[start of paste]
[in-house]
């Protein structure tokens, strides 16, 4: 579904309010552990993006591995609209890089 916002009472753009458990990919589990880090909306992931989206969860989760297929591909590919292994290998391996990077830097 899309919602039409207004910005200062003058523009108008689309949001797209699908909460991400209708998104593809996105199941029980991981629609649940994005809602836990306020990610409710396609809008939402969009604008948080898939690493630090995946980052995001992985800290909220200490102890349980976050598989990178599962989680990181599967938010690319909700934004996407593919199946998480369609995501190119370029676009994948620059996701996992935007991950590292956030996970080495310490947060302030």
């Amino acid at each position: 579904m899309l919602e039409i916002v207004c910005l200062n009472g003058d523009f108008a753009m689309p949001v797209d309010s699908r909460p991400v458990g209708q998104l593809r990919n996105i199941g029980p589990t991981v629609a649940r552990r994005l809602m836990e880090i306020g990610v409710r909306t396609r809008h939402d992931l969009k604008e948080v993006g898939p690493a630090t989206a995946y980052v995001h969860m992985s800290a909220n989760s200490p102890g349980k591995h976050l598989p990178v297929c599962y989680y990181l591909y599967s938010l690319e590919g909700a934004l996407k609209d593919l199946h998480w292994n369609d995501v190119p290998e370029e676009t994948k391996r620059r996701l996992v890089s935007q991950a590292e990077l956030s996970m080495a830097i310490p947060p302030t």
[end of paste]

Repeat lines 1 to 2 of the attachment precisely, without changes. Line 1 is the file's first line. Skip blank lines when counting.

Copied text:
[in-house]
């Protein structure tokens, strides 16, 4: 579904309010552990993006591995609209890089 916002009472753009458990990919589990880090909306992931989206969860989760297929591909590919292994290998391996990077830097 899309919602039409207004910005200062003058523009108008689309949001797209699908909460991400209708998104593809996105199941029980991981629609649940994005809602836990306020990610409710396609809008939402969009604008948080898939690493630090995946980052995001992985800290909220200490102890349980976050598989990178599962989680990181599967938010690319909700934004996407593919199946998480369609995501190119370029676009994948620059996701996992935007991950590292956030996970080495310490947060302030």